David Nash: Sculpture Through the Seasons
Derek Williams Gallery, National Museum Cardiff
Until 1st September 2019
Having popped over to our National Museum for their monthly organ concerts, one piece appeared out of place in the great Hall. The statue of Perseus and Medusa by Frederick William Pomeroy had been moved. The stairway in which this remarkable statue has frequented for decades was now been replaced with a large piece of wood, or perhaps two pieces. Intrigued, I choose to venture into the exhibition of David Nash: Sculpture Through the Seasons.
It’s now been 50 years in Nash’s studio in Blaenau Ffestiniog, or as it has been more poetically dubbed: 200 seasons. This is the largest gathering of his work in Wales, the place he calls home, with an undying love for the landscapes of Snowdonia. His use of wood is exemplary. It remains so satisfying just to see the way in which he gathers huge pieces of wood and slices them like the fine woodsman he is. There is a sensuality to his work, even the scurried drawings demonstrate this and video work shows him in action, during his relentless cutting and chopping sessions.
Some of the pieces would not look out of place on stage, perhaps in a Dada performance or a surreal woodland scene. His artworks appears to border on the practical, though closure inspection proves more of an atheistic purpose. Tables look as if they might topple over at any moment, yet the load bearing wood below does all the work here. The use of burnt wood also adds a deeper richer mood with wood make into large shapes. The knife work here is also world class, as he appears to butcher the remains of these trees like an artisan chef. I found myself wanting to stay longer and longer to marvel at these megalithic joys. It would be easy to dub him the Henry Moore of woodwork.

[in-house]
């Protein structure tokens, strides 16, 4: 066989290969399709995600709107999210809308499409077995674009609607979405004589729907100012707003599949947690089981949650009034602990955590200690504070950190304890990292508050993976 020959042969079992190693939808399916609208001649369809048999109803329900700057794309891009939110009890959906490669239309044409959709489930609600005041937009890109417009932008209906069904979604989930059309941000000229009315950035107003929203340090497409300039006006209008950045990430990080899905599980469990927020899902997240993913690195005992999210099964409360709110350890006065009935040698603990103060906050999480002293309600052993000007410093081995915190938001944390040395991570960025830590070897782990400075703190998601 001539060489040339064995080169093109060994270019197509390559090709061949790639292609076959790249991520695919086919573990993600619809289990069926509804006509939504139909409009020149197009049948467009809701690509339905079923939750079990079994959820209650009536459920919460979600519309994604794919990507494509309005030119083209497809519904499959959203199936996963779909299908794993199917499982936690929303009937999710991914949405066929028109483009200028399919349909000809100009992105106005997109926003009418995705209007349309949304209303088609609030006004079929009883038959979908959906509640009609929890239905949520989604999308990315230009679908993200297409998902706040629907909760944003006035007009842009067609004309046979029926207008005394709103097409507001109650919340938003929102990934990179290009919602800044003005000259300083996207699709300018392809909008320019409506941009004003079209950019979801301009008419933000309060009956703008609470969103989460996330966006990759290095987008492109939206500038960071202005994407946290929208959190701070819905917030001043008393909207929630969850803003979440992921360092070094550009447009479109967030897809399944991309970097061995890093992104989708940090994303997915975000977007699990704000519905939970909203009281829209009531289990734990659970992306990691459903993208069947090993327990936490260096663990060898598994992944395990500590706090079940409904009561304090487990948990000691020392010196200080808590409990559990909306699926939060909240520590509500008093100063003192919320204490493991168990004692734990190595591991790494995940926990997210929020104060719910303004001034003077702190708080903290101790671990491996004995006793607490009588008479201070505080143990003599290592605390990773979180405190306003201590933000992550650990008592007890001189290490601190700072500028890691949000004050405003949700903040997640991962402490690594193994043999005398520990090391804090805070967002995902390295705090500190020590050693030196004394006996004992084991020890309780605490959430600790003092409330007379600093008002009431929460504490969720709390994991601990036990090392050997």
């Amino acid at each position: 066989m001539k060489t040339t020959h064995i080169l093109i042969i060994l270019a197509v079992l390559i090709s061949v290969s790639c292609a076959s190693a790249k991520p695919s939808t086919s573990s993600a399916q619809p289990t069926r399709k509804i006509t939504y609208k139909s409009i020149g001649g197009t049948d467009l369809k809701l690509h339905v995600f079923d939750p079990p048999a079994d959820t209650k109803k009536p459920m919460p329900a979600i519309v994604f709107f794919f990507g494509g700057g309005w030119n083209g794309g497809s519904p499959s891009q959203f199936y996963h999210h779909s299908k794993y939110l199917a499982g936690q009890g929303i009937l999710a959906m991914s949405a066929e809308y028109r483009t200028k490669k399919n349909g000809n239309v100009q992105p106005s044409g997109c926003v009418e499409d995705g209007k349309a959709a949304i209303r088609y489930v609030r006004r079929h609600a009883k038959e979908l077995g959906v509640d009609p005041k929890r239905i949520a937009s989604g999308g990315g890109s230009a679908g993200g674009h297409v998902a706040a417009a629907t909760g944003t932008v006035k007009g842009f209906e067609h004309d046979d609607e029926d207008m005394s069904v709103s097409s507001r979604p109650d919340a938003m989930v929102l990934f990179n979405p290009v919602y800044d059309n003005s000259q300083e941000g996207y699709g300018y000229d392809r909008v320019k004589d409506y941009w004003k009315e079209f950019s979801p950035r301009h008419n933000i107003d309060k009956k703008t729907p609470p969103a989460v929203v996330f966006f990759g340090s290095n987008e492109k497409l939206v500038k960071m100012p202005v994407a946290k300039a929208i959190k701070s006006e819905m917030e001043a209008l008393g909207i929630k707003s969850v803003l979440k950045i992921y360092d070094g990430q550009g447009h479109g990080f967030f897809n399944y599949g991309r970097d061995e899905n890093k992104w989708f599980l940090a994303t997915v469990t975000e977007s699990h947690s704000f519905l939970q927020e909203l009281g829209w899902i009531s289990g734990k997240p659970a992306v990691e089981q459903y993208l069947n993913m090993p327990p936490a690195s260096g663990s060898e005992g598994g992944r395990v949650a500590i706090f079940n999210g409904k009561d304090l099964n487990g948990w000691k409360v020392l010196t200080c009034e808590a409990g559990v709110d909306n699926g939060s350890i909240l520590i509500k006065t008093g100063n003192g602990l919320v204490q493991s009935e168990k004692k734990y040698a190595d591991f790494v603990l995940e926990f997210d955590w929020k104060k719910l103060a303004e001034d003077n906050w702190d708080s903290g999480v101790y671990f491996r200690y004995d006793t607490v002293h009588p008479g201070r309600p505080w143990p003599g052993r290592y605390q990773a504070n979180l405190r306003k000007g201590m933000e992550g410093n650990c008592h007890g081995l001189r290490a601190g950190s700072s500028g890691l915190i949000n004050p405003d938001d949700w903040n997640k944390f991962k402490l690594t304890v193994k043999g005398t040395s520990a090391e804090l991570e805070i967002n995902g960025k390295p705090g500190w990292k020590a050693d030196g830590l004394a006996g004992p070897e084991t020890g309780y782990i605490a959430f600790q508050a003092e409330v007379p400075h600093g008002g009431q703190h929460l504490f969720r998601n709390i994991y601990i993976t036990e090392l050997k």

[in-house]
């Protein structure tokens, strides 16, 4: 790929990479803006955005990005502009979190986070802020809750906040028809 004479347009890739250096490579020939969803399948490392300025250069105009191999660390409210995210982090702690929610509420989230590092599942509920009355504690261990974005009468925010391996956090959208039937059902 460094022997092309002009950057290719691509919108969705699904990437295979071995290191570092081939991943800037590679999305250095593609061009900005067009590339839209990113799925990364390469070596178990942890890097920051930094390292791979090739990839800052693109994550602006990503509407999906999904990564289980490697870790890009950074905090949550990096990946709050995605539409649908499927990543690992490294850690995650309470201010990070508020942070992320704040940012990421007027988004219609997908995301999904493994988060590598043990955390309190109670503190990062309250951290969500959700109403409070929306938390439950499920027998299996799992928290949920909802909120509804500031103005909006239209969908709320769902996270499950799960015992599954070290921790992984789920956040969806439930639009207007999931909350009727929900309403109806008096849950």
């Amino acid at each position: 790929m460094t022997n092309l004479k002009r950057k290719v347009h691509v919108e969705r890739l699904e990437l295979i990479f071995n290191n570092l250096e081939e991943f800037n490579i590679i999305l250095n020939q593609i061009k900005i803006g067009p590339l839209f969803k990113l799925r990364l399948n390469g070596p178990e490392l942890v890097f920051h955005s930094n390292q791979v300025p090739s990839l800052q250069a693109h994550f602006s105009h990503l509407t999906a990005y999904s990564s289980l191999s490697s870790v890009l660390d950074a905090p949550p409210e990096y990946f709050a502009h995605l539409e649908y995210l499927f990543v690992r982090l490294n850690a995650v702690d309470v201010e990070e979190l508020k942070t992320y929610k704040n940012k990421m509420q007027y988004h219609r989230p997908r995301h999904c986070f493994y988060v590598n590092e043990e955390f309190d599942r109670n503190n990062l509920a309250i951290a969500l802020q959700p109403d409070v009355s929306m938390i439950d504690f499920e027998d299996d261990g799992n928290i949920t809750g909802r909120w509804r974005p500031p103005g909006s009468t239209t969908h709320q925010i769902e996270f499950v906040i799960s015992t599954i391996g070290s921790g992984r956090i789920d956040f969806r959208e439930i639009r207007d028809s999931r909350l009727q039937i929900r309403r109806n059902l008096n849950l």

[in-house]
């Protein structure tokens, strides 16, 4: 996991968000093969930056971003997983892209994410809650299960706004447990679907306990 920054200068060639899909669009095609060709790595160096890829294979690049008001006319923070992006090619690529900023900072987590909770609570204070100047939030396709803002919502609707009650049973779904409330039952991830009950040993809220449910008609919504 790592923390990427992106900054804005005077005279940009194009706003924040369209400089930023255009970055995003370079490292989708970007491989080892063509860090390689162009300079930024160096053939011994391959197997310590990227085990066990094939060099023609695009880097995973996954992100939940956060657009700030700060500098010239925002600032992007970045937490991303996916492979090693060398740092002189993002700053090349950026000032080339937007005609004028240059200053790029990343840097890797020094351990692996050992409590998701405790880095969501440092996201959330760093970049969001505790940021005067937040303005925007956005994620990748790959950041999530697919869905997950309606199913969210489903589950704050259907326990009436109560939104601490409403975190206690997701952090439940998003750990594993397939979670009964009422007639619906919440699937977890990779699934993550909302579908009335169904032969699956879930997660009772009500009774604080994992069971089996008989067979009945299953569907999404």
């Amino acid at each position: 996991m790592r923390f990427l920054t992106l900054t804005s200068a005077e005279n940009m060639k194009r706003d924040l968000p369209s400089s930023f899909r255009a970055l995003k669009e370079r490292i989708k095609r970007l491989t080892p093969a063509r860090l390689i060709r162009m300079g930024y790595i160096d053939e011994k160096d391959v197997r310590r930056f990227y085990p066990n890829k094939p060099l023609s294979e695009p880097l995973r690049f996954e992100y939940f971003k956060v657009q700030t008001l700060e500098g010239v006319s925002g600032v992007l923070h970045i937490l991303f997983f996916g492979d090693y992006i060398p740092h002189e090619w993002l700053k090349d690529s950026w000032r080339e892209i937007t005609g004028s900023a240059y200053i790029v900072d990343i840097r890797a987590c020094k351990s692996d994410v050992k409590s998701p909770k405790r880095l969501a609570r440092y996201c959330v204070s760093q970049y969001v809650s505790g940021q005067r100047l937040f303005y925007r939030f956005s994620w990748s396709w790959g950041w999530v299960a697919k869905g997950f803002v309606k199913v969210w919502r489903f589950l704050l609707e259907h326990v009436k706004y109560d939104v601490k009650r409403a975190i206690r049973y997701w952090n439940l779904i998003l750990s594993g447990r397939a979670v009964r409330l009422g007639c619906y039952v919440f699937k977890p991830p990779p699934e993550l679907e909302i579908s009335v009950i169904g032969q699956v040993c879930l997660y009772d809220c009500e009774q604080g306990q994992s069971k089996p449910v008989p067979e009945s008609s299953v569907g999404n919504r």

Even as you enter you are bowled over with Cork bark that towers up as if a giant darkened crown. A fascinating video work of a wooden boulder of his which fell into a stream and over the years began to drift into the estuary, vanishing or years only to return and then never be seen once more. His video work here of said boulder has greats simple cinematography, though due to Nash’ adoration of nature you know he doesn’t need to do much to capture magical things on camera. One wonders if the boulder will ever come back or if it found its way to the ocean. A live Twitter feed on its being found should be essential.
It is the recycling of natural materials that really steals my heart, a bigger statement of artistry and the environment today. I have a huge respect for Nash, more then I thought I would have. These quirky and beguiling woodworks really seemed to have cast a spell on me. Multiple visits are essential to drink in this large body of work from an artist who has captured my imagination. I guess it stems from admiring an artist who is just so hands on with his craft, creating work seen the world over and admired by the masses.
Strikingly sensual artwork, beyond satisfying.
Photo Credit: National Museum Cardiff Twitter Page